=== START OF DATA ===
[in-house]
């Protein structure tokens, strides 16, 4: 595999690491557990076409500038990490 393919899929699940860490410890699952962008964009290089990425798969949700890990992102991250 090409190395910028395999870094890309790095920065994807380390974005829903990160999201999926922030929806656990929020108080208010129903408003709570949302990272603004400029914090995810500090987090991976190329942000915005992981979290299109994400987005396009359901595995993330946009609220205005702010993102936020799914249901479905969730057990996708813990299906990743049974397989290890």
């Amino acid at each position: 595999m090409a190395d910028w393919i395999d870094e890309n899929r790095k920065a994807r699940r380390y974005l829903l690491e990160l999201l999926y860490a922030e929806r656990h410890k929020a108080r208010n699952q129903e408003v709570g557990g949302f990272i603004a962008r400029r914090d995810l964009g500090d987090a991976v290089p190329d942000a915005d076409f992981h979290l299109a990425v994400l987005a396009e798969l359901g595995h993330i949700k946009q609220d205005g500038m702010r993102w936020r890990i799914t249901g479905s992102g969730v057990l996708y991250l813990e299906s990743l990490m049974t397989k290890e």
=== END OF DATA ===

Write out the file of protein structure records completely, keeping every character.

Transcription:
[in-house]
């Protein structure tokens, strides 16, 4: 595999690491557990076409500038990490 393919899929699940860490410890699952962008964009290089990425798969949700890990992102991250 090409190395910028395999870094890309790095920065994807380390974005829903990160999201999926922030929806656990929020108080208010129903408003709570949302990272603004400029914090995810500090987090991976190329942000915005992981979290299109994400987005396009359901595995993330946009609220205005702010993102936020799914249901479905969730057990996708813990299906990743049974397989290890």
């Amino acid at each position: 595999m090409a190395d910028w393919i395999d870094e890309n899929r790095k920065a994807r699940r380390y974005l829903l690491e990160l999201l999926y860490a922030e929806r656990h410890k929020a108080r208010n699952q129903e408003v709570g557990g949302f990272i603004a962008r400029r914090d995810l964009g500090d987090a991976v290089p190329d942000a915005d076409f992981h979290l299109a990425v994400l987005a396009e798969l359901g595995h993330i949700k946009q609220d205005g500038m702010r993102w936020r890990i799914t249901g479905s992102g969730v057990l996708y991250l813990e299906s990743l990490m049974t397989k290890e």